In the article, "Decoding Digital Pedagogy: Beyond the LMS," published in Hybrid Pedagogy, Sean Michael Morris makes it clear that there is not just one teaching philosophy that should be argued for, and that it is, in fact, important to see that different approaches need to be applied, especially when learning goes online.
He illustrates this point using the example of the LMS, stating that the interface of and functionalities control how teachers can teach. He states that due to the fact that the LMS was premature and played to the most common denominator, no matter how wonderful the pedagogue, the infrastructure of the tool itself was limiting, and additionally, it convinced faculty members that teaching online was easy, a mere relocation.
He emphasizes that:
“ slotting your pre-written materials into an online framework and calling it a class is not interesting or sound pedagogy.” Instead, he feels that “the digital pedagogue looks at the (technological) options, refuses the limitations of the LMS, invites her students to participate in — indeed, create — networked learning – not using technology just for technology sake.”
Morris recommends that digital pedagogues should constantly be asking themselves the following questions about the technologies that they are incorporating into the classroom:
What tools are available for me and my students to play with?
How can improvisation occur online to reinforce learning?
Does digital learning end when the course ends, or is it sustained perpetually by the online learning environment (aka, the Internet)?
Who are my students, and where can they be found? What are my students’ URLs? What is mine?
Do disciplines matter online? Do canons exist? What is the point of rote memorization when everything is available online all the time?
Where is my authority now that all authority is a Google search away?
What happens when learning is removed from the classroom and exposed to the entirety of the digital landscape?
Digital Pedagogy: Is there too much Technology in the Classroom? Tiffany Ford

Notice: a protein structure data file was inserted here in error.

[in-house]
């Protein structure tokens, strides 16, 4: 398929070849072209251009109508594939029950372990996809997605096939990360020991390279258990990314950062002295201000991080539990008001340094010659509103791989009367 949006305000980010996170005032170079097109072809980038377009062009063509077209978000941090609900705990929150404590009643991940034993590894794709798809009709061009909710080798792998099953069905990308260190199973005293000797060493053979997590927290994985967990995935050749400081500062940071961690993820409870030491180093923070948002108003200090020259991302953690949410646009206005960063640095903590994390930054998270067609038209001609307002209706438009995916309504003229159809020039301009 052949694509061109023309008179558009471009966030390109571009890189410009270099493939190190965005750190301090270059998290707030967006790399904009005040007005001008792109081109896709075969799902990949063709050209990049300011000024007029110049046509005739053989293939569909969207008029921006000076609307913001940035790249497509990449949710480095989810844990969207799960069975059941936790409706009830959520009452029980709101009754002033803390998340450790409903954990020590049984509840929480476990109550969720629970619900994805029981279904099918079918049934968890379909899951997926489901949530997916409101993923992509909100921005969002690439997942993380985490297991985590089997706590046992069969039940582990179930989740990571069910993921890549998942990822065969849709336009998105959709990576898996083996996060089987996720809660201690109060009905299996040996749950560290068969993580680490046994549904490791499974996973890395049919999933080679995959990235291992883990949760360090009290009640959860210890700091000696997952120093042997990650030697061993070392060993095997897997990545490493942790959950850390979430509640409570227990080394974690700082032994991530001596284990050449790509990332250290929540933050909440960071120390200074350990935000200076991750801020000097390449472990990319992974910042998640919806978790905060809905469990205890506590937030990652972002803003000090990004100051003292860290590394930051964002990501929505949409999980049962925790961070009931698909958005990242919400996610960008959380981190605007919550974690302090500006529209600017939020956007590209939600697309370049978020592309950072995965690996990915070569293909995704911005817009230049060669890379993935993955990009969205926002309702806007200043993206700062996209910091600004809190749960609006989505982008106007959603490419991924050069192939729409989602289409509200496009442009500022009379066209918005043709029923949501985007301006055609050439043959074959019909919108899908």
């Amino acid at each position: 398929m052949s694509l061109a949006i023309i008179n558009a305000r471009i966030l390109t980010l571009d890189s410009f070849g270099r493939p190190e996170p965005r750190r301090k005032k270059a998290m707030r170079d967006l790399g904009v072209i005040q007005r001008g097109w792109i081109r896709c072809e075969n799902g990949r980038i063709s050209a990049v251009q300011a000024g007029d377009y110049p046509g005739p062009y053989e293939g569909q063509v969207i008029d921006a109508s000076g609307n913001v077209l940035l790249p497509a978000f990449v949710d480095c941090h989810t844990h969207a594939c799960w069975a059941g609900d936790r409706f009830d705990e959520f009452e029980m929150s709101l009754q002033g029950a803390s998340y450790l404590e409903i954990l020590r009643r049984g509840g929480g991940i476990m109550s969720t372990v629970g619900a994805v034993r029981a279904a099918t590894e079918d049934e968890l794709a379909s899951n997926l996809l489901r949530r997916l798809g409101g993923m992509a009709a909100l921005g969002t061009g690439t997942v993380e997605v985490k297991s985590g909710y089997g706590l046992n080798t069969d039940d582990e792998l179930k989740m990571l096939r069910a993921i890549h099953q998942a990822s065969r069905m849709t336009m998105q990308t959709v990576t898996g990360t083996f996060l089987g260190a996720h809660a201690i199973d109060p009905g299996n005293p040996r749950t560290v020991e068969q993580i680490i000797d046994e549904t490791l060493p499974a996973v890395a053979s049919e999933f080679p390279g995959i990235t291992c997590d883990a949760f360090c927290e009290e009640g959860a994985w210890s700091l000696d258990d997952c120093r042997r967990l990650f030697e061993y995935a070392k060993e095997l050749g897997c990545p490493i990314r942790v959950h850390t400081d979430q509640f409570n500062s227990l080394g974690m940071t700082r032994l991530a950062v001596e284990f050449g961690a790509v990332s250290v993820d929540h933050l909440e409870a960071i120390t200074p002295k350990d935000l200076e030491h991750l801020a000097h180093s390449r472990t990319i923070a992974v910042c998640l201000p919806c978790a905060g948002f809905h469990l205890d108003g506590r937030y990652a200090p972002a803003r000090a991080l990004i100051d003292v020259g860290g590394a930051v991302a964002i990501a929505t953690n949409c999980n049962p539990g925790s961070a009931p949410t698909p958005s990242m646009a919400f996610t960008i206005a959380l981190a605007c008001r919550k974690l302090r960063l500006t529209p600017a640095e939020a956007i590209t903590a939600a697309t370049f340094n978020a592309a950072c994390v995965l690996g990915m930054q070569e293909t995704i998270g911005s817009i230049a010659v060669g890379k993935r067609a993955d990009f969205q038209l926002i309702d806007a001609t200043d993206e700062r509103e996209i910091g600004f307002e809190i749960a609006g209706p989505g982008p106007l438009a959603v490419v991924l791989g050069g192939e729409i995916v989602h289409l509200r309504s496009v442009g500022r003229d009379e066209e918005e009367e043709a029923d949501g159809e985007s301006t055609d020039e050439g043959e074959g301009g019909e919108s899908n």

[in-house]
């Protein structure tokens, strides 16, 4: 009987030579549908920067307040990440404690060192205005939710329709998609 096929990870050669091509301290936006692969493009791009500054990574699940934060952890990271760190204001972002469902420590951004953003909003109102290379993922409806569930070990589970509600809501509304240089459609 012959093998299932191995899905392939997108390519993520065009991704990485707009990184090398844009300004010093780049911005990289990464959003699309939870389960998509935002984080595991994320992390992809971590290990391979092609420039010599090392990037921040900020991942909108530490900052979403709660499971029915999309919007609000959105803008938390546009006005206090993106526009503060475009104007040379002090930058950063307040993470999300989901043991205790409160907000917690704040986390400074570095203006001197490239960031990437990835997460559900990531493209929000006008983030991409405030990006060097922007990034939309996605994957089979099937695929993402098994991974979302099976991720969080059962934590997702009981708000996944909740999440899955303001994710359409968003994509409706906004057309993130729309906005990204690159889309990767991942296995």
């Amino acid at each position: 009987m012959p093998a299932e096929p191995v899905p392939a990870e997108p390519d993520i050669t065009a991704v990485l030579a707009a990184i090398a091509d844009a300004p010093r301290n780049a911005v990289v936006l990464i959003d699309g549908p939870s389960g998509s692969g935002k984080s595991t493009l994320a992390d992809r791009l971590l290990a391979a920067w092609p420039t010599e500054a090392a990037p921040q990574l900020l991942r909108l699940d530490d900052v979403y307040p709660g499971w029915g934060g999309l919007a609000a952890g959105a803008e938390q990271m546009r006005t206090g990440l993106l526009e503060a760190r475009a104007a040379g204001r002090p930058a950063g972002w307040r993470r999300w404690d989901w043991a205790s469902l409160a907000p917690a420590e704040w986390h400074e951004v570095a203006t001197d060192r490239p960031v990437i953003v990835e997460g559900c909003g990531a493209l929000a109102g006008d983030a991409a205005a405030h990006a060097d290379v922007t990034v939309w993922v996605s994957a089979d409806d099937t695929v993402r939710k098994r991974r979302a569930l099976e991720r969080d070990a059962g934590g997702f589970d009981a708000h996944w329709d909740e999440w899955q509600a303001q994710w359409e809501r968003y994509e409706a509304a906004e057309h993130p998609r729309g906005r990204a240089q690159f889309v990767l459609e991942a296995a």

In her blog post, “Digital Pedagogy: Is there too much Technology in the Classroom, for Top Hat, Ford, a computer science faculty member, states that many instructors feel that by using “electronic elements in their teaching, they are practicing digital pedagogy.” Ford argues that this couldn’t be further from the truth. In order for technology to be incorporated effectively, there needs to be a purpose to it, and it should not be done for its own sake.
Ford uses the example of a blog entry. She asks:
Why would I have my students blog?
What is the point of having them write out their thoughts?
Am I discussing why I’m using this technology-based tool for their learning and what they should be getting out of it?
She also argues that if an instructor is “going to implement a new technology or digital component into your classroom, it doesn’t mean that students will ultimately feel more connected to the subject and thus learn more.” She emphasizes that there is no point of incorporating something into your teaching just for the sake of having it.
She offers three suggestions for effectively incorporating Digital Pedagogy
1. Focus on Collaboration: Employers today feel like the ability to work together is extremely important in employees, therefore when instructors choose technologies that facilitate the development of these skills, it is truly beneficial. This can add a dimension to group work that helps students build the necessary soft skills.
2. Design for inclusion: ensure that the technology being incorporated allows everyone to participate. Be mindful of the digital divide, and that not all of your students are tech savvy.
3. Works Towards Class Participation: Engaging tools work the best.
Her final word of advice is to “Take the time to think about what you are trying to accomplish and look for the best technology fit that is both easy for you and the students to learn and also will help you achieve your goal.”
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